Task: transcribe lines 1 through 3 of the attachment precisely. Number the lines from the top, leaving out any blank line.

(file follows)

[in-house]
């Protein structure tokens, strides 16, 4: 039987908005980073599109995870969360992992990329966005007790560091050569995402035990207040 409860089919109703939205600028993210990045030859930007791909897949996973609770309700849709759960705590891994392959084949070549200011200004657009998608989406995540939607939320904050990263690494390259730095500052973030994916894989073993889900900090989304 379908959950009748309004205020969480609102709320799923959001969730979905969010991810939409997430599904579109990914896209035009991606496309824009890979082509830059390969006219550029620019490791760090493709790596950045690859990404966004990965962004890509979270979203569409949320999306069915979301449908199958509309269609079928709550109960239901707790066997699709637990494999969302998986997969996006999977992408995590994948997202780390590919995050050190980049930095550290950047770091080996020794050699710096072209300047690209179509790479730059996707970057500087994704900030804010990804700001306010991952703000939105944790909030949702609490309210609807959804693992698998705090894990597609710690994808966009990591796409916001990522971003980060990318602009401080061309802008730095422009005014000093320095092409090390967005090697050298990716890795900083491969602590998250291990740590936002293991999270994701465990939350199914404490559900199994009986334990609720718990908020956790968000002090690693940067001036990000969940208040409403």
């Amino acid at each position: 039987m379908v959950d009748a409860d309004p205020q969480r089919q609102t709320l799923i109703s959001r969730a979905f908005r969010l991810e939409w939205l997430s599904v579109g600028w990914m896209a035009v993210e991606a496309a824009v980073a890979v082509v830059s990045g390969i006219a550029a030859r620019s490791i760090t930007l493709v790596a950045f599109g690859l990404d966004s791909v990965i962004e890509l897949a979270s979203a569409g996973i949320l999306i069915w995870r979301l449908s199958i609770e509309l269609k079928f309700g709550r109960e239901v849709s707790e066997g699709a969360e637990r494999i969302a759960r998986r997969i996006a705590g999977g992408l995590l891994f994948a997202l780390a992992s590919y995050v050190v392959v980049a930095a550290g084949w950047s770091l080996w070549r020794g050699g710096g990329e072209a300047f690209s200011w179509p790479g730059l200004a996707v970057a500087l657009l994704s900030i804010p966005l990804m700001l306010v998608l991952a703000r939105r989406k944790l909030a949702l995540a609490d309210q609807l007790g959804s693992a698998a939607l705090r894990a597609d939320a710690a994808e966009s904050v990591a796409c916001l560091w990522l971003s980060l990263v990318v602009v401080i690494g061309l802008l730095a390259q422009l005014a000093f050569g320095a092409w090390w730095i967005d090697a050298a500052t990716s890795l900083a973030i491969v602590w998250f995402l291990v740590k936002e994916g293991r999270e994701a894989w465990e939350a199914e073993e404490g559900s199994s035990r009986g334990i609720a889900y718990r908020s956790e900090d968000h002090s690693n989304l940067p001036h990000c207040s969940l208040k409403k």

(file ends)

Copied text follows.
[in-house]
């Protein structure tokens, strides 16, 4: 039987908005980073599109995870969360992992990329966005007790560091050569995402035990207040 409860089919109703939205600028993210990045030859930007791909897949996973609770309700849709759960705590891994392959084949070549200011200004657009998608989406995540939607939320904050990263690494390259730095500052973030994916894989073993889900900090989304 379908959950009748309004205020969480609102709320799923959001969730979905969010991810939409997430599904579109990914896209035009991606496309824009890979082509830059390969006219550029620019490791760090493709790596950045690859990404966004990965962004890509979270979203569409949320999306069915979301449908199958509309269609079928709550109960239901707790066997699709637990494999969302998986997969996006999977992408995590994948997202780390590919995050050190980049930095550290950047770091080996020794050699710096072209300047690209179509790479730059996707970057500087994704900030804010990804700001306010991952703000939105944790909030949702609490309210609807959804693992698998705090894990597609710690994808966009990591796409916001990522971003980060990318602009401080061309802008730095422009005014000093320095092409090390967005090697050298990716890795900083491969602590998250291990740590936002293991999270994701465990939350199914404490559900199994009986334990609720718990908020956790968000002090690693940067001036990000969940208040409403």
């Amino acid at each position: 039987m379908v959950d009748a409860d309004p205020q969480r089919q609102t709320l799923i109703s959001r969730a979905f908005r969010l991810e939409w939205l997430s599904v579109g600028w990914m896209a035009v993210e991606a496309a824009v980073a890979v082509v830059s990045g390969i006219a550029a030859r620019s490791i760090t930007l493709v790596a950045f599109g690859l990404d966004s791909v990965i962004e890509l897949a979270s979203a569409g996973i949320l999306i069915w995870r979301l449908s199958i609770e509309l269609k079928f309700g709550r109960e239901v849709s707790e066997g699709a969360e637990r494999i969302a759960r998986r997969i996006a705590g999977g992408l995590l891994f994948a997202l780390a992992s590919y995050v050190v392959v980049a930095a550290g084949w950047s770091l080996w070549r020794g050699g710096g990329e072209a300047f690209s200011w179509p790479g730059l200004a996707v970057a500087l657009l994704s900030i804010p966005l990804m700001l306010v998608l991952a703000r939105r989406k944790l909030a949702l995540a609490d309210q609807l007790g959804s693992a698998a939607l705090r894990a597609d939320a710690a994808e966009s904050v990591a796409c916001l560091w990522l971003s980060l990263v990318v602009v401080i690494g061309l802008l730095a390259q422009l005014a000093f050569g320095a092409w090390w730095i967005d090697a050298a500052t990716s890795l900083a973030i491969v602590w998250f995402l291990v740590k936002e994916g293991r999270e994701a894989w465990e939350a199914e073993e404490g559900s199994s035990r009986g334990i609720a889900y718990r908020s956790e900090d968000h002090s690693n989304l940067p001036h990000c207040s969940l208040k409403k």